LIHTC, Section 8 and the USDA: An Interview with Hamilton Realty Advisors (HRA)

Having met with Christopher Stefan of HRA at two separate ULI events we decided to meet up so I could learn more about what HRA does for its clients and in the process learn more about the financing behind affordable housing to better serve our multi-family clients at EVstudio.

HRA is a specialist in the sale of low income properties.  Over the last 12 years they have  provided transactional services for owners of  Section 8, LIHTC and Rural Development properties across the US and its territories with tens of thousands of units and nearly a billion dollars in total assets transacted.

Talking with Chris I could tell immediately that he had the expertise and passion needed to help his clients successfully navigate the complex but rewarding investment opportunities available through affordable housing.

HRA’s strength is not just their national data base of Affordable Housing owners but it is more importantly the network of relationships they use to turn that information into partnerships that yield win-win transactions for their clients.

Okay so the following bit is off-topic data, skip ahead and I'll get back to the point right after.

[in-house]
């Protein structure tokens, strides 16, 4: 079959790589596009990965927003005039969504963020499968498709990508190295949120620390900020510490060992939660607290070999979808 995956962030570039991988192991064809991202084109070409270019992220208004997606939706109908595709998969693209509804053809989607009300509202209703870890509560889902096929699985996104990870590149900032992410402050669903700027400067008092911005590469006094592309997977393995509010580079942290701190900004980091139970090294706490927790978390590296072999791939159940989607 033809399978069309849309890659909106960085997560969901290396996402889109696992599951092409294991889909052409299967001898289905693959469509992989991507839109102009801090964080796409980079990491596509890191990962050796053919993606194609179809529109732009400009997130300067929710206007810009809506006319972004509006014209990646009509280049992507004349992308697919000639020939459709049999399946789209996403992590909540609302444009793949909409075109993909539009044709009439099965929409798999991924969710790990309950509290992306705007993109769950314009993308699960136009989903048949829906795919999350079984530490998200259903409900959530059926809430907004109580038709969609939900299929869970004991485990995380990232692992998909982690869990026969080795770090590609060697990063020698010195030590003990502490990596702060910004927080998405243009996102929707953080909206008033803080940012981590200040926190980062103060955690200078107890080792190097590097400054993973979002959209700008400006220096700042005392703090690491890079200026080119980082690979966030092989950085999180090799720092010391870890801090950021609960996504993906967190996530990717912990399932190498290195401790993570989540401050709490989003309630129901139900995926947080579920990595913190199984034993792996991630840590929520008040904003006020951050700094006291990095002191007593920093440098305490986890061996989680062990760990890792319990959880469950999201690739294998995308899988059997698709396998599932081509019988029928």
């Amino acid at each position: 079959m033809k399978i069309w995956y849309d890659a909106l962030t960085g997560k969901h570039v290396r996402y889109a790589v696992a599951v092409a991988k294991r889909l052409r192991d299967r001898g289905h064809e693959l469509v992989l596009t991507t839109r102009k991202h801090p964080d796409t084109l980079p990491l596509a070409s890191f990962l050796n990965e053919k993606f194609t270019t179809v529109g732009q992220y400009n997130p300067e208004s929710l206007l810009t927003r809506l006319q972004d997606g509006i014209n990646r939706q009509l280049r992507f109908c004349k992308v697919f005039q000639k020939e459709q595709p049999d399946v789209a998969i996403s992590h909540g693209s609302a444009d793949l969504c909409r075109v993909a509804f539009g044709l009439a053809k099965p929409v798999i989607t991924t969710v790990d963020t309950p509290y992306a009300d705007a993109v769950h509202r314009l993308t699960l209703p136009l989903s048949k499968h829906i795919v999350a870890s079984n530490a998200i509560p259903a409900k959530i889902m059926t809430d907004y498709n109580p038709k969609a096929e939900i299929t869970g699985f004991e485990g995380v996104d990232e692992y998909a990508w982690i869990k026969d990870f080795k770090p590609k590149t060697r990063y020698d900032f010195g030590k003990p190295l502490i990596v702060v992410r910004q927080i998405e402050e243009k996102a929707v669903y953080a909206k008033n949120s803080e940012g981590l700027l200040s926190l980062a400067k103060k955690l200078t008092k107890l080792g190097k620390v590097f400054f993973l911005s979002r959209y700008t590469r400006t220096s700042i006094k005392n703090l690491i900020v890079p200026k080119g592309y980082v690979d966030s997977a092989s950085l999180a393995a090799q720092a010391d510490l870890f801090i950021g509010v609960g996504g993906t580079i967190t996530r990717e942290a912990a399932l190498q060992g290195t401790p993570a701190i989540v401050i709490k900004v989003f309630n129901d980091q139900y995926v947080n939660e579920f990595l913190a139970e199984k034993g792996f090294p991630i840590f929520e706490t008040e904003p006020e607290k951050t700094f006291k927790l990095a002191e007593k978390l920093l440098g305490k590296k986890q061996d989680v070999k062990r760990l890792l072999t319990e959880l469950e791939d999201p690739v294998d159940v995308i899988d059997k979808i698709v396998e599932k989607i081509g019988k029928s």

As a little background to what HRA does Christopher explained how when the Federal Government first saw a need for public housing it went into the business of building, managing and financing these projects from construction down to rental assistance.  Many of the failures of this model like Cabrini Green are well known.  In the architectural world they are known as not only failures of management but also as dehumanizing buildings with site planning that ruined many existing neighborhoods.

Given the disappointing results from these well intentioned efforts the government shifted its focus to finance.  Through different avenues and incentives the government has created opportunities for private investors to generate income through management and tax incentives.

One could write a book on all the different vehicles for government incentivized finance but Christopher explained 3 basic types of properties that they focus on at HRA

Low Income Housing Tax Credit(LIHTC)  financed properties:

According to HUD’s website:

The LIHTC Program is an indirect Federal subsidy used to finance the development of affordable rental housing for low-income households…. enacted by Congress in 1986 to provide the private market with an incentive to invest in affordable rental housing. Federal housing tax credits are awarded to developers of qualified projects. Developers then sell these credits to investors to raise capital (or equity) for their projects, which reduces the debt that the developer would otherwise have to borrow. Because the debt is lower, a tax credit property can in turn offer lower, more affordable rents.

Christopher explained that LIHTC credits are usually stacked with other financial tools, incentives and local or state programs and can be complex making an experienced broker essential in these kinds of transactions.


Section 8